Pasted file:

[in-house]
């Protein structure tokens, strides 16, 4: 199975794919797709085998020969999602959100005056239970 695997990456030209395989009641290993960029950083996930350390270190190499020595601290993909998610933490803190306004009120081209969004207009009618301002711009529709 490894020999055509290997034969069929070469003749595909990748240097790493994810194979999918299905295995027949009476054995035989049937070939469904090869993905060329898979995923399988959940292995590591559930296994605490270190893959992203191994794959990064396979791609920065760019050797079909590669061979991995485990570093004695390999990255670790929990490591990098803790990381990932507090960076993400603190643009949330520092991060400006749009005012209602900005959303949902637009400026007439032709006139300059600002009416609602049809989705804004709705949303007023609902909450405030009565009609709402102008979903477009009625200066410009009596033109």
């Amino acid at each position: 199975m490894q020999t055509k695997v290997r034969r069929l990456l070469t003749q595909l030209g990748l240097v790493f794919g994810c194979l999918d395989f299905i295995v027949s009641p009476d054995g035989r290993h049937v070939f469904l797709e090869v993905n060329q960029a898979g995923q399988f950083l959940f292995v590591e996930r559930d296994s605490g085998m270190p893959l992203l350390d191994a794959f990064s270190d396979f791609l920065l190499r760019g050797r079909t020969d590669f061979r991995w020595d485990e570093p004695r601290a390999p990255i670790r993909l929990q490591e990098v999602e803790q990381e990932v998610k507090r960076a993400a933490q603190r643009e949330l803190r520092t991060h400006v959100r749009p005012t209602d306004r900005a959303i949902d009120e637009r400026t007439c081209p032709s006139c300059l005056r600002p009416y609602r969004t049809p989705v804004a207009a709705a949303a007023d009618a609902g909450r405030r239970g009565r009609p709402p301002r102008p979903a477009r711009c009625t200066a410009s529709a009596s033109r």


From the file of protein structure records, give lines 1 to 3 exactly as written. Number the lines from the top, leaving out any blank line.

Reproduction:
[in-house]
């Protein structure tokens, strides 16, 4: 199975794919797709085998020969999602959100005056239970 695997990456030209395989009641290993960029950083996930350390270190190499020595601290993909998610933490803190306004009120081209969004207009009618301002711009529709 490894020999055509290997034969069929070469003749595909990748240097790493994810194979999918299905295995027949009476054995035989049937070939469904090869993905060329898979995923399988959940292995590591559930296994605490270190893959992203191994794959990064396979791609920065760019050797079909590669061979991995485990570093004695390999990255670790929990490591990098803790990381990932507090960076993400603190643009949330520092991060400006749009005012209602900005959303949902637009400026007439032709006139300059600002009416609602049809989705804004709705949303007023609902909450405030009565009609709402102008979903477009009625200066410009009596033109």
């Amino acid at each position: 199975m490894q020999t055509k695997v290997r034969r069929l990456l070469t003749q595909l030209g990748l240097v790493f794919g994810c194979l999918d395989f299905i295995v027949s009641p009476d054995g035989r290993h049937v070939f469904l797709e090869v993905n060329q960029a898979g995923q399988f950083l959940f292995v590591e996930r559930d296994s605490g085998m270190p893959l992203l350390d191994a794959f990064s270190d396979f791609l920065l190499r760019g050797r079909t020969d590669f061979r991995w020595d485990e570093p004695r601290a390999p990255i670790r993909l929990q490591e990098v999602e803790q990381e990932v998610k507090r960076a993400a933490q603190r643009e949330l803190r520092t991060h400006v959100r749009p005012t209602d306004r900005a959303i949902d009120e637009r400026t007439c081209p032709s006139c300059l005056r600002p009416y609602r969004t049809p989705v804004a207009a709705a949303a007023d009618a609902g909450r405030r239970g009565r009609p709402p301002r102008p979903a477009r711009c009625t200066a410009s529709a009596s033109r």